Navigation
Perhaps the most common flaw in web applications we’ve seen is poor navigation.  Too many times, applications just seem to run wildly all over the place.  And often, as applications grow over time, pages just get tacked on here and there, making the application even more unwieldy.  Each page by itself might make sense to the user, but the overall application is confusing.
Fortunately, this is one on the easiest things to correct, at least if you are starting from scratch with a new application.
Navigation should be simple and logical.  The user should instinctively always know where he or she is at within the application and how this spot relates to the rest of the application as a whole.  What we want to prevent is the user from feeling lost.
Here are a few guidelines to consider:
Provide a sidebar with buttons that highlight the currently active portion of the application.
For a sidebar button that represents a group of subordinate pages, add a set of sub-buttons that open up when the user clicks the main button.  The sub-button for the active subordinate page should also be highlighted.  This button highlighting (of the main button and the sub-button) helps the user understand where he or she is at within the application.  And by making other sub-buttons within that group visible, the user understands where he or she is at relative to related portions of the application.  In a sense, this kind of structure provides a built-in "site map" for your application.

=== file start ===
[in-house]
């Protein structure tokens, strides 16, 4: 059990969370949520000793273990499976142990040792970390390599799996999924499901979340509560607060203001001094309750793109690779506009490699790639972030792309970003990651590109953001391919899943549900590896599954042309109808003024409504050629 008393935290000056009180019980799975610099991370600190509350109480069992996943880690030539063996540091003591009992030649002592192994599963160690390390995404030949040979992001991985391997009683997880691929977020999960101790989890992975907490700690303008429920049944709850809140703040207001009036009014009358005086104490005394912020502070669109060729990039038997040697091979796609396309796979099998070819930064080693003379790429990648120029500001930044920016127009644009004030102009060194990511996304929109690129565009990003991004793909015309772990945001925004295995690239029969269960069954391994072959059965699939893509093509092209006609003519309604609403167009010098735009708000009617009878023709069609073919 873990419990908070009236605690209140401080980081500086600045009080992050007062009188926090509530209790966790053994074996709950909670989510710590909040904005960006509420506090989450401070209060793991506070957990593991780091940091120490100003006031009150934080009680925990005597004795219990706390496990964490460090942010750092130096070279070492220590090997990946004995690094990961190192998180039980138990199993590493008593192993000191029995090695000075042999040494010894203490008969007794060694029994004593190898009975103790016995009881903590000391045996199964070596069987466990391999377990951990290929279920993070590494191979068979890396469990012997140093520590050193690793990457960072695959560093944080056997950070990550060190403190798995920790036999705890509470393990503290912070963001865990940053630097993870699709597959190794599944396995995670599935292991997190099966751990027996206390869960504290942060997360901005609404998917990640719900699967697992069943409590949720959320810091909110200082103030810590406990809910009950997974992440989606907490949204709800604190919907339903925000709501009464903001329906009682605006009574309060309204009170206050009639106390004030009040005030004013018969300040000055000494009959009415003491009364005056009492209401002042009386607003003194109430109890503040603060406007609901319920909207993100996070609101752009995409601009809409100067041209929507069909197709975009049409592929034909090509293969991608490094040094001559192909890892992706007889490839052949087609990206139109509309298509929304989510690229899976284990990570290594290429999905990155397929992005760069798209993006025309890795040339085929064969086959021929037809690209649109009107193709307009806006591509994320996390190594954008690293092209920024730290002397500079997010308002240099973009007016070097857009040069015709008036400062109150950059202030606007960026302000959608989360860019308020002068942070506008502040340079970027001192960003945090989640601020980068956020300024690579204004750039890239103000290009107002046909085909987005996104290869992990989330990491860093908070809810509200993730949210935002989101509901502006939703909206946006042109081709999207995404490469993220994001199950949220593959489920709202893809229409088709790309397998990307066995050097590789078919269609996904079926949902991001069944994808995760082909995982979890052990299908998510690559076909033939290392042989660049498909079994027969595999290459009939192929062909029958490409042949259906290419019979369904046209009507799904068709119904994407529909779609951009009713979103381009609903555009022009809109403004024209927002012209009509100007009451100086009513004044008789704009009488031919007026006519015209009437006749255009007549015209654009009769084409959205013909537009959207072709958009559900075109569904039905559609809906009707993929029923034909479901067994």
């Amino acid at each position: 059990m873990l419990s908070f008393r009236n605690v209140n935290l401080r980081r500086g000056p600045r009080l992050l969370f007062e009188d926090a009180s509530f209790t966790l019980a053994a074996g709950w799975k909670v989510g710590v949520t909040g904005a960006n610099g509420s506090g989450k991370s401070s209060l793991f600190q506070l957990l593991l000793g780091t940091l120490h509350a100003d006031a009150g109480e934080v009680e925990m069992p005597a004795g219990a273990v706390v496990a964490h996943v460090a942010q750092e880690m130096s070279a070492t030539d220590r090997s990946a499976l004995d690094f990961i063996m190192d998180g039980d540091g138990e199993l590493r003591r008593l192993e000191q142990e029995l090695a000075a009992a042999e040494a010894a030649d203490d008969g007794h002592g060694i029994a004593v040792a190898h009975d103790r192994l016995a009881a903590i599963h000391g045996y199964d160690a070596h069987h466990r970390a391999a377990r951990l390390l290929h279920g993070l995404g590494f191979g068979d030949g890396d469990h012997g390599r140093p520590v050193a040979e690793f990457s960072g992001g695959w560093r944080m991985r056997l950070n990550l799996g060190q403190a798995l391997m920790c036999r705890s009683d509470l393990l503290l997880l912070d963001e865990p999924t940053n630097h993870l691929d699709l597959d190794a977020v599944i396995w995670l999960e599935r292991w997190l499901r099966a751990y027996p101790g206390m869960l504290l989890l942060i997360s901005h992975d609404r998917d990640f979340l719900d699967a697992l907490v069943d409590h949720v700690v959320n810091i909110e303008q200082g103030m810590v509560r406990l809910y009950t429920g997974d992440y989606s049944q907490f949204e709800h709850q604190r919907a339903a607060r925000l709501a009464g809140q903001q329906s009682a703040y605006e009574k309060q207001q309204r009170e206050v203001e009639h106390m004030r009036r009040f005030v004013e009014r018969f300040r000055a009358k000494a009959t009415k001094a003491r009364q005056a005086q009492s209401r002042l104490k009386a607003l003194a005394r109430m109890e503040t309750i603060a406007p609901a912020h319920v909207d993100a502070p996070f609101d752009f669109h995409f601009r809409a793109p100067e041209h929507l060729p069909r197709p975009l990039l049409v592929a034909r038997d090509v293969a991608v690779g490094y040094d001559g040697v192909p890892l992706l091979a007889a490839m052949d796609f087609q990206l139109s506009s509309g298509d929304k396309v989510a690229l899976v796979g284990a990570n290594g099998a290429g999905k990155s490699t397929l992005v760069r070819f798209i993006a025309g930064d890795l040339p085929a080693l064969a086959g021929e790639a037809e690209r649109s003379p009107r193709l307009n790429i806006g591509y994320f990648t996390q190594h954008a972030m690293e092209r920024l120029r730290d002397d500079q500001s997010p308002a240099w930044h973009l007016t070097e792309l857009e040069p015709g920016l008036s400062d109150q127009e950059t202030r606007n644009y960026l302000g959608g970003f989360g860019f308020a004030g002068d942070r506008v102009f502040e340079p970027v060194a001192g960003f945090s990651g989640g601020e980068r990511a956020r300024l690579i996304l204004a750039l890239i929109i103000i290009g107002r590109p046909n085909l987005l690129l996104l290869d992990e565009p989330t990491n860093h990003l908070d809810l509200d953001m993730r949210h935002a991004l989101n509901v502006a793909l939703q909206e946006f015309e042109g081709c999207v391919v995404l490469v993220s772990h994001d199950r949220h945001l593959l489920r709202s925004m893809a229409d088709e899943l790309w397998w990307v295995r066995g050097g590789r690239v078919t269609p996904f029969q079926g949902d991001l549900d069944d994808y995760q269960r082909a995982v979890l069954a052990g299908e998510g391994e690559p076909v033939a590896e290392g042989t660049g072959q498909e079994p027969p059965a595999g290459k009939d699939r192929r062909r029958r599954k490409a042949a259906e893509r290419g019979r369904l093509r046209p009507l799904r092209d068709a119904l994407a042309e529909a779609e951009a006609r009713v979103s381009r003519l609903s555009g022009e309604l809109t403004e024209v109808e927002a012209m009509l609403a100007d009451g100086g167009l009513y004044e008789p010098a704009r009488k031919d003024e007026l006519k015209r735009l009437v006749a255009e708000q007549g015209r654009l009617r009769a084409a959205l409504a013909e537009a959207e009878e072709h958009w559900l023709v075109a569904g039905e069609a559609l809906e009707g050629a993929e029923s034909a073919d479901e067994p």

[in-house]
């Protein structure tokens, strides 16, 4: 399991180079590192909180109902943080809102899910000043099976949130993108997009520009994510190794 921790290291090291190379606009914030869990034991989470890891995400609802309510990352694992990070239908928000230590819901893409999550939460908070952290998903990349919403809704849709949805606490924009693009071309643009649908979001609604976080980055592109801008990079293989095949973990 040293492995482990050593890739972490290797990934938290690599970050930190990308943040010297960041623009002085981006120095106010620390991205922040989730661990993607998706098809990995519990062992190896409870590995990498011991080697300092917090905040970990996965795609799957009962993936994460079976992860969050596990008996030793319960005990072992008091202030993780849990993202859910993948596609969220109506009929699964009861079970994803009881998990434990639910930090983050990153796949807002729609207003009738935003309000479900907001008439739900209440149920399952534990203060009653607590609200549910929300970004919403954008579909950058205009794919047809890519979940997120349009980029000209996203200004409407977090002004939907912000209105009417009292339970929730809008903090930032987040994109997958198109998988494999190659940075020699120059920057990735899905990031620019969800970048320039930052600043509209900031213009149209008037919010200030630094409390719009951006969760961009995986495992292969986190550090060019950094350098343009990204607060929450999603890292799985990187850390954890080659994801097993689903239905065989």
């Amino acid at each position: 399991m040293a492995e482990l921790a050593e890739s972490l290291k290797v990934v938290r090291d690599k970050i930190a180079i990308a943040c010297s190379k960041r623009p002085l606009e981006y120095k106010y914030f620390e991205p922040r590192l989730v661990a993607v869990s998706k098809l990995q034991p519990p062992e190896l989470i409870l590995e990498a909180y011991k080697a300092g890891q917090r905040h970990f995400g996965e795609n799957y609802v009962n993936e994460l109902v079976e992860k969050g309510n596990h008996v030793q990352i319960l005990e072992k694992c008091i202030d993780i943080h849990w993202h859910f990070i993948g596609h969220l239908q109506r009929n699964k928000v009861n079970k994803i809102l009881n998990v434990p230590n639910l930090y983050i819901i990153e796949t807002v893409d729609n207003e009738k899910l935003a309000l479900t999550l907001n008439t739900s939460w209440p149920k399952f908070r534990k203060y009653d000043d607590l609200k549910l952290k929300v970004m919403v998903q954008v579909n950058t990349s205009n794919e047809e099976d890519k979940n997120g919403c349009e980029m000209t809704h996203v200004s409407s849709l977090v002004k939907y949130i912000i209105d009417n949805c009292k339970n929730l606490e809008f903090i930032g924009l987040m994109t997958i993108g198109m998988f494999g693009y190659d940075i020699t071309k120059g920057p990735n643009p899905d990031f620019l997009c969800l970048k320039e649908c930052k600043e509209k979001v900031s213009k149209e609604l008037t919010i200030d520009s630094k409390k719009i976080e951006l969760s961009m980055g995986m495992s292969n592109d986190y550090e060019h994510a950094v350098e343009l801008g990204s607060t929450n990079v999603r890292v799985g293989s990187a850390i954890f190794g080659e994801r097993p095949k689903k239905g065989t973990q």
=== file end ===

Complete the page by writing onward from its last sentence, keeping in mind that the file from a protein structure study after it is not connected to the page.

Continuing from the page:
Try your best to keep a consistent sidebar visible to the user at all times.  Switching out sidebars throughout the application can be very confusing.  If your application does have major sections that are not closely related to each other, consider adding header buttons.  Then have a dedicated sidebar per header button.  The active header button should be highlighted when that sidebar is active.  Note that the website you are looking at right now is designed this way.
Avoid dropdown menus from header buttons.  The problem with these is that once the user selects an option within these menus, the entire menu disappears.  The user then starts to lose track of where he or she is at.  Instead, shift this menu structure to the sidebars.
Once you have your menu structure laid out, try to make your navigation as flat as possible.  By this we mean, try to hang as many pages as possible directly off of these sidebar buttons so that the user doesn’t have to go deeper and deeper into the application ... and get lost in the process.
Find ways to compact the application into fewer pages.  The fewer the number of pages, the less chance the user will get lost.
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